Wednesday, January 29, 2014

Whatever Can Go Right, Will

If "whatever can go wrong, will," then I think it is also true that whatever goes right will be under-appreciated. I also think that "whatever can go wrong, will" implies that more stuff goes wrong than goes right. Right?

Does more stuff really go wrong than right? -- or, does it just seem that way because our demands on "rightness" are a little unreasonable? All of this stuff is connected, I think. We want many things -- maybe too many things -- out of life and when we don't get them, we feel conspired against by the fairies or by God or by the machinations of Fate.

Sadly, for some -- and at some times, for all of us -- it is true it rains problems and people find themselves existentially adrift. We can't deny that. But, all things being normal, most of us lead lives on pretty solid, dry ground.

In the woods, on a "snow day"
with my Wiffleball Warriors
"Appreciate what you have" is another popular mantra, whether from a religious or a from secular spiritual perspective. It is good advice, really, and it implies the need to thank some higher power for all that is good. But I would bet that the "whatever can go wrong will” perspective comes from the failure to do that on a small scale; not to the lofty level of saying “dear God, thank you for keeping my baby healthy” but from breezing past the many small, fortunate occurrences in our lives. In short, whatever can go right, will, but it will be under-noticed and soon forgotten about. The bad air sticks in our lungs like cigarette tar, but the bad things are breathed in and exhaled to dissipate and to mingle with those iconic molecules of Caesar’s last breath up in the ether.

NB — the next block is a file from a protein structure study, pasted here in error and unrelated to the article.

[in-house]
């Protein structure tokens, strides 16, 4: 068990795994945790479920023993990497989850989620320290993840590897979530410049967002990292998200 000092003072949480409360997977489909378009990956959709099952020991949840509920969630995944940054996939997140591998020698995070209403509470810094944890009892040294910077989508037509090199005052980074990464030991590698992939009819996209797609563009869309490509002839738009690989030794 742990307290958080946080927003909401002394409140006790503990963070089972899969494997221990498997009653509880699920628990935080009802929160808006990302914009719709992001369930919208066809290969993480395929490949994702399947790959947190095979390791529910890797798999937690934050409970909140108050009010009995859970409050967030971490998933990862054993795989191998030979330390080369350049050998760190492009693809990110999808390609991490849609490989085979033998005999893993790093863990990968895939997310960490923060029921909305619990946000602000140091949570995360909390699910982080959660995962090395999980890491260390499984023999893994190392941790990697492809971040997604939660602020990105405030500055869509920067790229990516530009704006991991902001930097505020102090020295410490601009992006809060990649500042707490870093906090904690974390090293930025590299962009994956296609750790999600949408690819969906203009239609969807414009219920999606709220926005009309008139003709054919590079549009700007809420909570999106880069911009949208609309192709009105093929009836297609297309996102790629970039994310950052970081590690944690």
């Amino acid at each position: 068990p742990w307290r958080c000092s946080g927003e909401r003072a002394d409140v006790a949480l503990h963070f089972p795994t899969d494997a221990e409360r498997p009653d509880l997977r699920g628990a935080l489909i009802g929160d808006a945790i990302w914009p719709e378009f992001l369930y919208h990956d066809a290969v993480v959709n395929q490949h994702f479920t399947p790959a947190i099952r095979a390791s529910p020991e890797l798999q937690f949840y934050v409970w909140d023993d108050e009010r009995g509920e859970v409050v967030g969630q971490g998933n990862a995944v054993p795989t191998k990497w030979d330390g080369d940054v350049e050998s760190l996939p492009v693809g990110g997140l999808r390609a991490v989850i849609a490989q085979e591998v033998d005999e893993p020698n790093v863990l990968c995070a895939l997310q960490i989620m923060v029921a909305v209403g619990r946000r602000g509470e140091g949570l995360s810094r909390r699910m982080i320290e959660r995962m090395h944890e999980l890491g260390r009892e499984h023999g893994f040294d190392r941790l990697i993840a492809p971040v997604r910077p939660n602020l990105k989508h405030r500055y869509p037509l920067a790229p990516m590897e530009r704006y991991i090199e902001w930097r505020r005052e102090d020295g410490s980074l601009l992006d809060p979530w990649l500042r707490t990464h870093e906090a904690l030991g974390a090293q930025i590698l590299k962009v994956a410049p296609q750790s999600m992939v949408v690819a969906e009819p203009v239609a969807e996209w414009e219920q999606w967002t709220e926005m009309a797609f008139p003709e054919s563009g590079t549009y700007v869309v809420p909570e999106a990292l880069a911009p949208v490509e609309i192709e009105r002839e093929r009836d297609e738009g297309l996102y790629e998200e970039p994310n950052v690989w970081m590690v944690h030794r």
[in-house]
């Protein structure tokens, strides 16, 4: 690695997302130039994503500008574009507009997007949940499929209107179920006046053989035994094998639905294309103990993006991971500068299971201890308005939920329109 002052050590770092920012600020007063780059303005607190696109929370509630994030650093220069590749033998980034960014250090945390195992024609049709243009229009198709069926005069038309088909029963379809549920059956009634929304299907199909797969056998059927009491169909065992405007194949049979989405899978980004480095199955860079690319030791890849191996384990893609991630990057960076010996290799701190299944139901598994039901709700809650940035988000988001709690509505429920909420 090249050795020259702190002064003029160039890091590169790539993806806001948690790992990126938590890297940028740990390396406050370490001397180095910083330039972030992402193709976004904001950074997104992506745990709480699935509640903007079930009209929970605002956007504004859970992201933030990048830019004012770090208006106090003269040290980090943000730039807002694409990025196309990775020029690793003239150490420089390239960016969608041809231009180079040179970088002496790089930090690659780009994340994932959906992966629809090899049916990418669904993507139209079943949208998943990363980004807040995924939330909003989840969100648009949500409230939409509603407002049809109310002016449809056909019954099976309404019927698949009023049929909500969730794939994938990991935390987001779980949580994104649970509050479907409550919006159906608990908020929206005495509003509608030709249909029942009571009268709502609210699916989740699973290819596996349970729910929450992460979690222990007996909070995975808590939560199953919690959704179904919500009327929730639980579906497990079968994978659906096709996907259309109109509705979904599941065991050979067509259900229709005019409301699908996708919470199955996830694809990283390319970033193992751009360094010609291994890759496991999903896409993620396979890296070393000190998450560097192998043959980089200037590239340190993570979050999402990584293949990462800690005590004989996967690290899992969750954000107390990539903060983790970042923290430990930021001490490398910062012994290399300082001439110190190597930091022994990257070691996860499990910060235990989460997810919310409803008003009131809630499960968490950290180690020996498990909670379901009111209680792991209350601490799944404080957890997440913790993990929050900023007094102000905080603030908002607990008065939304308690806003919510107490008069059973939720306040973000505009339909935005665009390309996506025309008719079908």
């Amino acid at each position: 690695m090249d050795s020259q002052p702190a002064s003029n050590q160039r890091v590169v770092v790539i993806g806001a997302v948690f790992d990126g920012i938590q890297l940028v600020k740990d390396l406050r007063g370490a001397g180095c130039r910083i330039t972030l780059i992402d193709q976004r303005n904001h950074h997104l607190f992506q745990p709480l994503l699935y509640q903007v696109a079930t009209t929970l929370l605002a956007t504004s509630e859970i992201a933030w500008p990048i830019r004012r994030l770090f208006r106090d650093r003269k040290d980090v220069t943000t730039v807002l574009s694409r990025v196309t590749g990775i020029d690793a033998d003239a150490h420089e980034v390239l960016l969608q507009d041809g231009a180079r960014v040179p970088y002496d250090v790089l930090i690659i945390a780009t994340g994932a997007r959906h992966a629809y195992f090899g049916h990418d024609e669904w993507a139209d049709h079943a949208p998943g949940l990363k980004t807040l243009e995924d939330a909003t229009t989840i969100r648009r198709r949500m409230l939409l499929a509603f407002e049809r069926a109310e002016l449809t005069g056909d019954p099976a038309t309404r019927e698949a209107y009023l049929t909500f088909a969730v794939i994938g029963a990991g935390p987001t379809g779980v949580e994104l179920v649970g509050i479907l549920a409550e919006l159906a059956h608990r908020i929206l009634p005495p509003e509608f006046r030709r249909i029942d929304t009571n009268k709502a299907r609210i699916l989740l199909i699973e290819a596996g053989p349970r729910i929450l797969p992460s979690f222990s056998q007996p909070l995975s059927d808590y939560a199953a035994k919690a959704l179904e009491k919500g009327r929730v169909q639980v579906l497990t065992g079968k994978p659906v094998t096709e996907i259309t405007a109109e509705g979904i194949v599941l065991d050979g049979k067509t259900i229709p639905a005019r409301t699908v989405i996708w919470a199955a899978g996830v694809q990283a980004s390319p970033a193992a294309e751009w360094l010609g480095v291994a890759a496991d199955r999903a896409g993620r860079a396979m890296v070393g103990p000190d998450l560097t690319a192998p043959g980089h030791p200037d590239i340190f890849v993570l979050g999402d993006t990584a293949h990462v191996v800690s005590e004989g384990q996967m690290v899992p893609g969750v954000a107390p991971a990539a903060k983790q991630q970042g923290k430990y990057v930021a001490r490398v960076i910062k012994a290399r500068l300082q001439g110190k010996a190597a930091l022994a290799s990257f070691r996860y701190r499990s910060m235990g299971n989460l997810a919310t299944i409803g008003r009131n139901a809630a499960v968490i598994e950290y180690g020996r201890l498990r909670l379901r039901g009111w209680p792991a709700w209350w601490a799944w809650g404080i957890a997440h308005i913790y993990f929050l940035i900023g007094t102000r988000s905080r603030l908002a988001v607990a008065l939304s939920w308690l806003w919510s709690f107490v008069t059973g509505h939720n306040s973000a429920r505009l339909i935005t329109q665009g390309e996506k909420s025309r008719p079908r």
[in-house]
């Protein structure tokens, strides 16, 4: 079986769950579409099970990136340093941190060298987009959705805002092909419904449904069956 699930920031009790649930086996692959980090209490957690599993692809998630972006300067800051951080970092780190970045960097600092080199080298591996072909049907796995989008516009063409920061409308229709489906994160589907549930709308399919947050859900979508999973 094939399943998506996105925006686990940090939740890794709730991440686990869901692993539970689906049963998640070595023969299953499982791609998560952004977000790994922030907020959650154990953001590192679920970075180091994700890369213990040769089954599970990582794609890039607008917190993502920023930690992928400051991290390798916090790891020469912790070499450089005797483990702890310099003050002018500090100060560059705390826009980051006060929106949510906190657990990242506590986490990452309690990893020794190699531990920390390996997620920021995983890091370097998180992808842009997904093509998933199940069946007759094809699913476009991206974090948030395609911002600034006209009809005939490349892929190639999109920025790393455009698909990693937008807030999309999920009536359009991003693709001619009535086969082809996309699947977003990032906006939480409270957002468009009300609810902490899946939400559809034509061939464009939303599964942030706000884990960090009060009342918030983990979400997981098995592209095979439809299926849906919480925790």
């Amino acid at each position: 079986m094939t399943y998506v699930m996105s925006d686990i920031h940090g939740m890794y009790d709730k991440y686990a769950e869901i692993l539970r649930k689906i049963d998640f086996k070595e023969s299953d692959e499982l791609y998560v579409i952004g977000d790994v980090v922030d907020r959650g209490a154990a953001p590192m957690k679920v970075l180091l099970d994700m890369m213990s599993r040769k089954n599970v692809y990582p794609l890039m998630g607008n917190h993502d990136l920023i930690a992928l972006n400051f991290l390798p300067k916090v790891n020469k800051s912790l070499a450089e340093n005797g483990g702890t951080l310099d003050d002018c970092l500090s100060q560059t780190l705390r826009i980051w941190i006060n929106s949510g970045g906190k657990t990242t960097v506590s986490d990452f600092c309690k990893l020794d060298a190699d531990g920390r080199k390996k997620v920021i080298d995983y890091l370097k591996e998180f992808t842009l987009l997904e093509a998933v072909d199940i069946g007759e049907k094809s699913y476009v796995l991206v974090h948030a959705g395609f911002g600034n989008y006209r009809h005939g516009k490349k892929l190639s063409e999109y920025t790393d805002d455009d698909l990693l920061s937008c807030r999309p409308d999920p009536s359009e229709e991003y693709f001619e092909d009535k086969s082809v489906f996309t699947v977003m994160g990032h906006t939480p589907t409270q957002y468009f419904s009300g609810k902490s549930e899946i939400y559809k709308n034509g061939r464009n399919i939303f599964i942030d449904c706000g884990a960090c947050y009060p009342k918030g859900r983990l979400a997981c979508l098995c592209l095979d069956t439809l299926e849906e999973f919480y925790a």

This morning, I was surprised by a cancellation of school, owing to snow. I had no inkling we were going to be closed. Is there anything more delicious than getting a call, while in bed, that you can now stay there? (We all, at least, remember that from our school days... Oh...wait...we all went to school in six feet of snow; barefoot, with nails driven through our elbows...)

Now, our employees and students get automated calls, but, up to only a few years ago, since our school is so small, the office staff used to call assigned groups. I used to get my call from our grandmotherly financial secretary who would just say: “Chris, go back to sleep...” I would profess my deep, passionate love for her and just hang up and roll over.

Then, rash youth that I was, I would wake up and continue with my day. But I would skip basking in my small good fortune. What went right went under-appreciated.

Today, I got the welcomed, but chilly voice of the automated woman. But, today, I dove back under the sheets, gave my wife a pat on the shoulder and received one in return and stopped to absorb the good fortune of the day. My dog jumped up with her front half on the bed and I put my arm around her as her furry head settled on my shoulder, and I drifted back off, thinking thankful thoughts...for once, inhaling a magic kind of oxygen that never turns to carbon dioxide, as long as you refuse to let it; a breath one never needs to let go.

I will do this more. And when I do, I think  whatever can go right, will. Or, at least, it will seem so. And, in the end, seeming is everything.

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